Campaign under way in Egypt for son to succeed Mubarak

Campaign under way in Egypt for son to succeed Mubarak

THE EFFORT to ensure that Hosni Mubarak, Egypt’s president for nearly 29 years, is succeeded by his younger son is being conducted by no fewer than three well-organised groups seeking to pre-empt the decision of the ruling party on a candidate for next year’s presidential poll.

Posters showing Gamal Mubarak against the background of the national flag have appeared on the streets of Cairo and other Egyptian cities.

Some posters call the businessman connected to Egypt’s wealthiest citizens the “dream of the poor”, while others bear the Arabic inscription, “No God but God”, with the aim of attracting the devout.

Leaders of the “Yes to Gamal” campaign are also circulating a petition urging the ruling National Democratic Party to choose him as its presidential candidate.

The effort is apparently designed to cultivate popular backing for the younger Mubarak, who has not yet committed himself to run. Recent polls showed his approval rating is low.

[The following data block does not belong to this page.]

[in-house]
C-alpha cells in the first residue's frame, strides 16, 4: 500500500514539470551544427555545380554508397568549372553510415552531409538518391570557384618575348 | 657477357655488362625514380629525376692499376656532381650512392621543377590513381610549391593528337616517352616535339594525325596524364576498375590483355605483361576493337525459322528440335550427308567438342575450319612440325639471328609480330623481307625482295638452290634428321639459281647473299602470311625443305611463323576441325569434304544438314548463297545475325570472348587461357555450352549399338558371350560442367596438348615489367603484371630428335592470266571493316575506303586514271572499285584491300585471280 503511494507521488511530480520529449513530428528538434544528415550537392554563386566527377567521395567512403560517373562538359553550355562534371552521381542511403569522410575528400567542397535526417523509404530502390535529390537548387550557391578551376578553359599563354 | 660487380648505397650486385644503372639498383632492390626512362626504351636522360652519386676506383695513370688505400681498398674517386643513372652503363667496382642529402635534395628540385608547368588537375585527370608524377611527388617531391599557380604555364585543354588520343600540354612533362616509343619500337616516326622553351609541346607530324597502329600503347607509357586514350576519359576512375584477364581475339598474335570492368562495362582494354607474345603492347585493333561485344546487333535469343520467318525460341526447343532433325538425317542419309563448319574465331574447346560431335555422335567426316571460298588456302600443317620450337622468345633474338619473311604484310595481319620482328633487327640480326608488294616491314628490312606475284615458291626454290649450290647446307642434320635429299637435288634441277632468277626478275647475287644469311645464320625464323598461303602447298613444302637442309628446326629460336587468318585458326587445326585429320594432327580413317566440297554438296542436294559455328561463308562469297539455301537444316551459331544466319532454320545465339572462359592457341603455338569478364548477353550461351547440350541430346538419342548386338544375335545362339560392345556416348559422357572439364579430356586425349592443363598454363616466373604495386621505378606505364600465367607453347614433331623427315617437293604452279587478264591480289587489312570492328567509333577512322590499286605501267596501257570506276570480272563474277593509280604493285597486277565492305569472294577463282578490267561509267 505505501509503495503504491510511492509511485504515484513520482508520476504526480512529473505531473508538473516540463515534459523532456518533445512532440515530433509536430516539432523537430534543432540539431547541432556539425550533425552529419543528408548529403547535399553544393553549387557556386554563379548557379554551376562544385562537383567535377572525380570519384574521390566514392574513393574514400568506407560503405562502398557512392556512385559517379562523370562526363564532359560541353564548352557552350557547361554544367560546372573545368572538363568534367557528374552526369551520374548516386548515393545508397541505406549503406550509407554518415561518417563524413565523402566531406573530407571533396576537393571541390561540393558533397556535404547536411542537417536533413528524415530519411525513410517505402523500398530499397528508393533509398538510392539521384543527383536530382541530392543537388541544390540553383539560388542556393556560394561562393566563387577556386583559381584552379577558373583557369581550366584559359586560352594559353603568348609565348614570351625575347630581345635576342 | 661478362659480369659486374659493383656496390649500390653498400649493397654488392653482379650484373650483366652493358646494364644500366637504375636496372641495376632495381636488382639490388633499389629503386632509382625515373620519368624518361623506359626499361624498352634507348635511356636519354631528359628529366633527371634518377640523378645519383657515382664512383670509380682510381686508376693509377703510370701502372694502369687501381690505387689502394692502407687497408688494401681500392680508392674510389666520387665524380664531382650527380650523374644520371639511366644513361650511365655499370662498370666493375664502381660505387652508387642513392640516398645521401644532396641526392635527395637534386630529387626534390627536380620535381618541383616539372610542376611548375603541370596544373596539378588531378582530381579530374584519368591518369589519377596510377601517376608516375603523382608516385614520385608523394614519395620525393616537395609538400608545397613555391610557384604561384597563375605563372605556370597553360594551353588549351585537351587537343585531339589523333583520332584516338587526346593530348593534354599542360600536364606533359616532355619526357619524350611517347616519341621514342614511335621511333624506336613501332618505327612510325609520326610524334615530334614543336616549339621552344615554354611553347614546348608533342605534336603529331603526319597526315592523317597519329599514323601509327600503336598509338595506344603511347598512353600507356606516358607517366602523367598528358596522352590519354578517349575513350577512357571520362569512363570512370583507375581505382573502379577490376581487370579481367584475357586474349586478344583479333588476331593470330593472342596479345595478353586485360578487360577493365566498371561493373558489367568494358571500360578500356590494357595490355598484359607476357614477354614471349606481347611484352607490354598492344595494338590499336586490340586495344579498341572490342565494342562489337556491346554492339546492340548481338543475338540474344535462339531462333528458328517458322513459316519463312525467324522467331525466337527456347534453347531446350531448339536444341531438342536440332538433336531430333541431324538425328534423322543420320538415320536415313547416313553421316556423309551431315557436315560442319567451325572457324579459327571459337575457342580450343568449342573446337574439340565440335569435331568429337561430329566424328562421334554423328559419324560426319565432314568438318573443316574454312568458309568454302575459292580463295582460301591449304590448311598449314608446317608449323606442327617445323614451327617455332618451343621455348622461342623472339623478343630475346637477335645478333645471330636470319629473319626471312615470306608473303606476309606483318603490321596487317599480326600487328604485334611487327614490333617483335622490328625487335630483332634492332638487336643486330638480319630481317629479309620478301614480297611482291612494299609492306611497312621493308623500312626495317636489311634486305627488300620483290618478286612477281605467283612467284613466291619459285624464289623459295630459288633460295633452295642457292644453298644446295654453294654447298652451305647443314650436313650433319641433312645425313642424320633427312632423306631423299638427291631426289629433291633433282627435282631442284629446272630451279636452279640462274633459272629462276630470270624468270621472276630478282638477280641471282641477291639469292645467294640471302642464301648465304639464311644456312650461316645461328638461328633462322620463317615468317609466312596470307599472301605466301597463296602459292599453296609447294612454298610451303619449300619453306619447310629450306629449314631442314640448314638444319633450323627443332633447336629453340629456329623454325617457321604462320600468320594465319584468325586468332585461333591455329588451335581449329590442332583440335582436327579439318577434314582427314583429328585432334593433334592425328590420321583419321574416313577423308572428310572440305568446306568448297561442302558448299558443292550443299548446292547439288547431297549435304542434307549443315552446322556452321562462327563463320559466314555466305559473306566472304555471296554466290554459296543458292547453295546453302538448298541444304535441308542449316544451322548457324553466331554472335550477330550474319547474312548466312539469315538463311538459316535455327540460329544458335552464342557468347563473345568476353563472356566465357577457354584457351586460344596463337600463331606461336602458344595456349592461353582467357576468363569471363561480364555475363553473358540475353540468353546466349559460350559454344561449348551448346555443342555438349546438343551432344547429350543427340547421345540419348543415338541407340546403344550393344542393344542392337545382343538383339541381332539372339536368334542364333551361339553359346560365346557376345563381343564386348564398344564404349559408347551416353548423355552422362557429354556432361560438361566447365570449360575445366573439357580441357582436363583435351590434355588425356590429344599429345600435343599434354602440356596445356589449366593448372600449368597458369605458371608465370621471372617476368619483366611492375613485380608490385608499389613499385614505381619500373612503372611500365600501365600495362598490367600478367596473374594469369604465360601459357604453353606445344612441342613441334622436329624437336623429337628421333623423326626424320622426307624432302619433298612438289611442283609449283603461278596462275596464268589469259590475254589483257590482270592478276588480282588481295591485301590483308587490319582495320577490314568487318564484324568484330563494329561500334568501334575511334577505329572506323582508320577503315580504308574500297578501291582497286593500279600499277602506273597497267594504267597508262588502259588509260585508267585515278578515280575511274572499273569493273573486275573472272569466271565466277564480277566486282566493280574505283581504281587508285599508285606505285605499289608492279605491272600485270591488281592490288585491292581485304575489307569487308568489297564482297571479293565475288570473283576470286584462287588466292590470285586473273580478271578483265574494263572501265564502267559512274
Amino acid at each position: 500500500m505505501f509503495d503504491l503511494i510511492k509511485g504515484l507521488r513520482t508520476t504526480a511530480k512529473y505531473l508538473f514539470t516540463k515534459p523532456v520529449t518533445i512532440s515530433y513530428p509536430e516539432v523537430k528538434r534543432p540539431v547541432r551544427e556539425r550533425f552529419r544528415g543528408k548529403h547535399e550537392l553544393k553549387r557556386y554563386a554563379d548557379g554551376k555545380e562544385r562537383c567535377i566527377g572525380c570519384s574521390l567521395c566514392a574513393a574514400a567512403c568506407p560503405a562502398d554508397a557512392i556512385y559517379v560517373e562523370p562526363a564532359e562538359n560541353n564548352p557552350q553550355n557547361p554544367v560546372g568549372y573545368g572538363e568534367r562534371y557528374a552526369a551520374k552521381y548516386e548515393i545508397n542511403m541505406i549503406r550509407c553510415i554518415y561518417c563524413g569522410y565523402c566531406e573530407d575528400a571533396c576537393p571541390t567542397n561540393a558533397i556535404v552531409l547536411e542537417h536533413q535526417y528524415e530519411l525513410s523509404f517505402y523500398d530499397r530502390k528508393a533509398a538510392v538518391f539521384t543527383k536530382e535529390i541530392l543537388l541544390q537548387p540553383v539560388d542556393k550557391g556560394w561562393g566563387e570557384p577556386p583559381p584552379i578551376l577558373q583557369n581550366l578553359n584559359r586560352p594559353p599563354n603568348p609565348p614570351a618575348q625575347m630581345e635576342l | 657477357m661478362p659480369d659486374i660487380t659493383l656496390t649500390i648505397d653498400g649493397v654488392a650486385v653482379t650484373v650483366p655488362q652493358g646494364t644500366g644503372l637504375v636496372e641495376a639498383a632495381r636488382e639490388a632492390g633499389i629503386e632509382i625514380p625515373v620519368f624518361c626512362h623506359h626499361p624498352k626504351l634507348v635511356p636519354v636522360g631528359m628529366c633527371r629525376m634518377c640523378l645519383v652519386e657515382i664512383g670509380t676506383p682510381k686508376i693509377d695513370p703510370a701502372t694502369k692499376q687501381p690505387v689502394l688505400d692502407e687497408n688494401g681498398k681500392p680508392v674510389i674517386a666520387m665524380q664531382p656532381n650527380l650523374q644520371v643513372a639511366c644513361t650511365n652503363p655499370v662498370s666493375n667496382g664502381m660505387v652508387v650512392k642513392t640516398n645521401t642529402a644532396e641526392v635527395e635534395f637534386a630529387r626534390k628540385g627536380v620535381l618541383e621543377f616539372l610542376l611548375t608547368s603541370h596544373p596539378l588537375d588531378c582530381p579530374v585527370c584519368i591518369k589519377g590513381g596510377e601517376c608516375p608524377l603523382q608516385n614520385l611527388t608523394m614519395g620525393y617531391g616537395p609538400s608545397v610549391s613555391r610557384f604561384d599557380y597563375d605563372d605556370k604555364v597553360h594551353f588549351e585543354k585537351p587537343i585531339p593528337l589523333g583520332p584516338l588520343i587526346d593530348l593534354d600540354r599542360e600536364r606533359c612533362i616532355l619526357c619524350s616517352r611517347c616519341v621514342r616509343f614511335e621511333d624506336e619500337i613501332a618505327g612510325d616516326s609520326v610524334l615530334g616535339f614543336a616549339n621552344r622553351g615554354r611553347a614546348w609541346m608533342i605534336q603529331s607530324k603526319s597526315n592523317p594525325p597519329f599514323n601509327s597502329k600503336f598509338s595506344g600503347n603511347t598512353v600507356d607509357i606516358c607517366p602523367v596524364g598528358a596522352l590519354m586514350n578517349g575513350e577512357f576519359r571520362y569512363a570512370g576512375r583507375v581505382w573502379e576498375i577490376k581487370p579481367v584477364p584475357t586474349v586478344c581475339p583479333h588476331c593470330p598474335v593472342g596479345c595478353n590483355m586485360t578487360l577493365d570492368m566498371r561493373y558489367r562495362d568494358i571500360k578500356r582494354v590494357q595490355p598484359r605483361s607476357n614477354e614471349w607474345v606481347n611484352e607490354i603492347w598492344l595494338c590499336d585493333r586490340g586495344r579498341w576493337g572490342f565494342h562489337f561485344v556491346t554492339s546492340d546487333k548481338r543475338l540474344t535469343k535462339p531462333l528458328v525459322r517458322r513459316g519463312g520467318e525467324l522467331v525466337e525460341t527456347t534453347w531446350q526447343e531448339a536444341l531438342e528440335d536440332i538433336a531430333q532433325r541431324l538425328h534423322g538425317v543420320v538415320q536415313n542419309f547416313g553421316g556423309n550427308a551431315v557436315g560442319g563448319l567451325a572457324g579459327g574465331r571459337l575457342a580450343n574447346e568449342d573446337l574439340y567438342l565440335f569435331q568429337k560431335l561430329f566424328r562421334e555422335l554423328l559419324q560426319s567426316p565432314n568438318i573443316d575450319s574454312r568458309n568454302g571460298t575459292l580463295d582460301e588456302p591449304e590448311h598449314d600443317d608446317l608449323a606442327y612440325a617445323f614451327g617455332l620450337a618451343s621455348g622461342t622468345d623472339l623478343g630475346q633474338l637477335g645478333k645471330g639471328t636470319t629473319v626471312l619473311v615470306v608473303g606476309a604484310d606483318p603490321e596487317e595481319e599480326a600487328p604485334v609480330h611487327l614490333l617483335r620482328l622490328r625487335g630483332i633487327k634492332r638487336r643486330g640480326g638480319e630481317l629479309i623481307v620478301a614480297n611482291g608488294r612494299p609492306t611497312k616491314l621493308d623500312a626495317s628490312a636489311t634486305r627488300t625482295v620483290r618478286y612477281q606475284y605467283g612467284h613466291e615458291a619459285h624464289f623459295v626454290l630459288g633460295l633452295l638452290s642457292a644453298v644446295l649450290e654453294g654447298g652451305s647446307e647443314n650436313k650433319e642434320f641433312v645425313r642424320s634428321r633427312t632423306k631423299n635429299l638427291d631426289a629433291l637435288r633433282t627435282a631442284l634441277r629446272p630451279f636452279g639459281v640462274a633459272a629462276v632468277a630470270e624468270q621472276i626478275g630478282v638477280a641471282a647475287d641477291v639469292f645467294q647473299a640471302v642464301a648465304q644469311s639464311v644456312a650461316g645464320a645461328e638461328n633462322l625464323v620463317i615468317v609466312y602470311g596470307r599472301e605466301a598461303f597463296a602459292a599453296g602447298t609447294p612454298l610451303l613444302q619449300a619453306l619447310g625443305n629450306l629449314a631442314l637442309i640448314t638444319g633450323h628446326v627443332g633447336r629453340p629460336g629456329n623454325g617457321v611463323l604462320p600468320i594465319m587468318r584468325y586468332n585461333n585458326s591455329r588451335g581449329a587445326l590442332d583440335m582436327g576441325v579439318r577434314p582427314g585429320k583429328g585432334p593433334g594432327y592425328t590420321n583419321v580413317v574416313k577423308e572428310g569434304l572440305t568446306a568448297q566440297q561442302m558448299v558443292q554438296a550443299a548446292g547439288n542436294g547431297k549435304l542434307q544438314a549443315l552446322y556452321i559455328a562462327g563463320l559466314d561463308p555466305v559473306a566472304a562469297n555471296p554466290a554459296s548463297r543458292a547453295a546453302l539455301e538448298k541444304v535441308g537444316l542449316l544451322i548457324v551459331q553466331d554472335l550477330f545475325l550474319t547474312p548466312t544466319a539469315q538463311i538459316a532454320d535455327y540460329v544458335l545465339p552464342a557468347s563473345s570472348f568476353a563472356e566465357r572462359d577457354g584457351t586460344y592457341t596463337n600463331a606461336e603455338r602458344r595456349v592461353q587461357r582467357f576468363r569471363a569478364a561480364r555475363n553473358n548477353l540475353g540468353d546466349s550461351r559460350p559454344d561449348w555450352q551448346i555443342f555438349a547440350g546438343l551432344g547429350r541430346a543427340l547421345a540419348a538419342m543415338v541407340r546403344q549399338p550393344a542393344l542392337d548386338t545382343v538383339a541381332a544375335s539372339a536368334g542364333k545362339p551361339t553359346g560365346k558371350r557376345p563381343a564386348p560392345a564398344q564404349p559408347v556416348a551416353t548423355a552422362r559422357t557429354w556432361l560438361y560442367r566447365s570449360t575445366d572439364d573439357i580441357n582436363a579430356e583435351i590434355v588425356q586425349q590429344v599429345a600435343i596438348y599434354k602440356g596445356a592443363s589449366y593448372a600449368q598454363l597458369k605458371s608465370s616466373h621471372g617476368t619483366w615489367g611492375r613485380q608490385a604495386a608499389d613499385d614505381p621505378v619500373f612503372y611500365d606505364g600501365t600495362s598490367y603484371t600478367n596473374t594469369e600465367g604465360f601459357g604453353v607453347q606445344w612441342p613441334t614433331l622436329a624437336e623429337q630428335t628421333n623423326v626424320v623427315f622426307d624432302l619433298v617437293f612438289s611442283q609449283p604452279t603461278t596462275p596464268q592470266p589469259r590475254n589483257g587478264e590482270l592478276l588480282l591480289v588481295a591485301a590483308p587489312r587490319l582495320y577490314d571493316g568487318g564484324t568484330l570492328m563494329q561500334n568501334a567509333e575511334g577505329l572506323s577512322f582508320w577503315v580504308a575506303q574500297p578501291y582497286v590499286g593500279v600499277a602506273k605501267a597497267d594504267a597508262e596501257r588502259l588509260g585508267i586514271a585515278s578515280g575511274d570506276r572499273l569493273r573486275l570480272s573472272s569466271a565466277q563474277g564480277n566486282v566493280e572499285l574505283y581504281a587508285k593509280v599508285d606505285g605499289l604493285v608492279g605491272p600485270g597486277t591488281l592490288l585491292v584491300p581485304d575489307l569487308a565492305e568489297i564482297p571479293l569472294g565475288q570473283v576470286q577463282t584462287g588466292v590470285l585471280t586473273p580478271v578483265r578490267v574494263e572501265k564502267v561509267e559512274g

Columnist Salama Ahmad Salama observed that the drive is “meant to look like a spontaneous grassroots movement, but the [National Democratic Party] stamp is hard to miss. The presidential silence can only be interpreted as a sign of consent and support.”

It is also significant that the police have not removed the posters, which breach election regulations.

The president, now 82 and reportedly ailing, has neither named a vice-president nor said whether he plans to stand for another term.

The highly sensitive issue of succession will be decided by the senior Mubarak, leading NDP figures, and the military. Candidates of the ruling party are normally successful in elections. which are generally characterised by vote-rigging.

Many Egyptians do not want a father-to-son handover. Some 770,000 signed a constitutional reform petition launched by the National Coalition for Change headed by Mohamed ElBaradei, former chief of the International Atomic Energy Agency.

The coalition has the support of the Muslim Brotherhood, Egypt’s largest and most influential opposition party.

The petition calls for an end to the state of emergency imposed in 1981, permission for independents to run for president, and judicial supervision of elections.

Mr Elbaradei’s movement has received a boost following electricity cuts during the Muslim fasting month of Ramadan and allegations of NDP corruption.